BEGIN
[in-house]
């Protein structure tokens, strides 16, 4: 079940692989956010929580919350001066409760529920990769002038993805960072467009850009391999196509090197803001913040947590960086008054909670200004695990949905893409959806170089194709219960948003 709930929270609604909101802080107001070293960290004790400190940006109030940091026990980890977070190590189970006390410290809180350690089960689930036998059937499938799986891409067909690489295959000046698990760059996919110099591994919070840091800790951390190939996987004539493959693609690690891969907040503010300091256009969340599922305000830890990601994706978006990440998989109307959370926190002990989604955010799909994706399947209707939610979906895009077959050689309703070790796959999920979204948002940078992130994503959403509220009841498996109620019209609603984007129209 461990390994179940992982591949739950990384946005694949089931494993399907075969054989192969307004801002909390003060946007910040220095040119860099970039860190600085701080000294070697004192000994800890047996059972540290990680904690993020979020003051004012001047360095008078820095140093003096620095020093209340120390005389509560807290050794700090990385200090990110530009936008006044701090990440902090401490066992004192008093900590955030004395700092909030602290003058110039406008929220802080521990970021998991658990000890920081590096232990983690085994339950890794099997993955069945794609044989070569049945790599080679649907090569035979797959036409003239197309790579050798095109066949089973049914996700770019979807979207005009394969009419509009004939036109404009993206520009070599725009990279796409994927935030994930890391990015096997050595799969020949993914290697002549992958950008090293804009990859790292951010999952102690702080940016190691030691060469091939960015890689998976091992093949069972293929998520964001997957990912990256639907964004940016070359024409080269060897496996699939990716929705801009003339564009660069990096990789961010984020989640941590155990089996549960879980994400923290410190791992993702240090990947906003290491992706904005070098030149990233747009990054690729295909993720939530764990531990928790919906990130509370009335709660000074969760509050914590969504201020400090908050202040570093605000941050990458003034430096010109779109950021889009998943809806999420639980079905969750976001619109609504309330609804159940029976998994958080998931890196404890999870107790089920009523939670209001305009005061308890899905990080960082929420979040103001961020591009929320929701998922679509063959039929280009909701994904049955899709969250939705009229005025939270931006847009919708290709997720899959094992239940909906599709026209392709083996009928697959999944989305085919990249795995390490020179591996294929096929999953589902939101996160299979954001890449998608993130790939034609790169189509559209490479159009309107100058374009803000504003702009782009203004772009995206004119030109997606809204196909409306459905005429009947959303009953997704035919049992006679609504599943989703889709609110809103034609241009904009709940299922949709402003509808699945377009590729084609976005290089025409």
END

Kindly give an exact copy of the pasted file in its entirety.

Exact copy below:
[in-house]
């Protein structure tokens, strides 16, 4: 079940692989956010929580919350001066409760529920990769002038993805960072467009850009391999196509090197803001913040947590960086008054909670200004695990949905893409959806170089194709219960948003 709930929270609604909101802080107001070293960290004790400190940006109030940091026990980890977070190590189970006390410290809180350690089960689930036998059937499938799986891409067909690489295959000046698990760059996919110099591994919070840091800790951390190939996987004539493959693609690690891969907040503010300091256009969340599922305000830890990601994706978006990440998989109307959370926190002990989604955010799909994706399947209707939610979906895009077959050689309703070790796959999920979204948002940078992130994503959403509220009841498996109620019209609603984007129209 461990390994179940992982591949739950990384946005694949089931494993399907075969054989192969307004801002909390003060946007910040220095040119860099970039860190600085701080000294070697004192000994800890047996059972540290990680904690993020979020003051004012001047360095008078820095140093003096620095020093209340120390005389509560807290050794700090990385200090990110530009936008006044701090990440902090401490066992004192008093900590955030004395700092909030602290003058110039406008929220802080521990970021998991658990000890920081590096232990983690085994339950890794099997993955069945794609044989070569049945790599080679649907090569035979797959036409003239197309790579050798095109066949089973049914996700770019979807979207005009394969009419509009004939036109404009993206520009070599725009990279796409994927935030994930890391990015096997050595799969020949993914290697002549992958950008090293804009990859790292951010999952102690702080940016190691030691060469091939960015890689998976091992093949069972293929998520964001997957990912990256639907964004940016070359024409080269060897496996699939990716929705801009003339564009660069990096990789961010984020989640941590155990089996549960879980994400923290410190791992993702240090990947906003290491992706904005070098030149990233747009990054690729295909993720939530764990531990928790919906990130509370009335709660000074969760509050914590969504201020400090908050202040570093605000941050990458003034430096010109779109950021889009998943809806999420639980079905969750976001619109609504309330609804159940029976998994958080998931890196404890999870107790089920009523939670209001305009005061308890899905990080960082929420979040103001961020591009929320929701998922679509063959039929280009909701994904049955899709969250939705009229005025939270931006847009919708290709997720899959094992239940909906599709026209392709083996009928697959999944989305085919990249795995390490020179591996294929096929999953589902939101996160299979954001890449998608993130790939034609790169189509559209490479159009309107100058374009803000504003702009782009203004772009995206004119030109997606809204196909409306459905005429009947959303009953997704035919049992006679609504599943989703889709609110809103034609241009904009709940299922949709402003509808699945377009590729084609976005290089025409």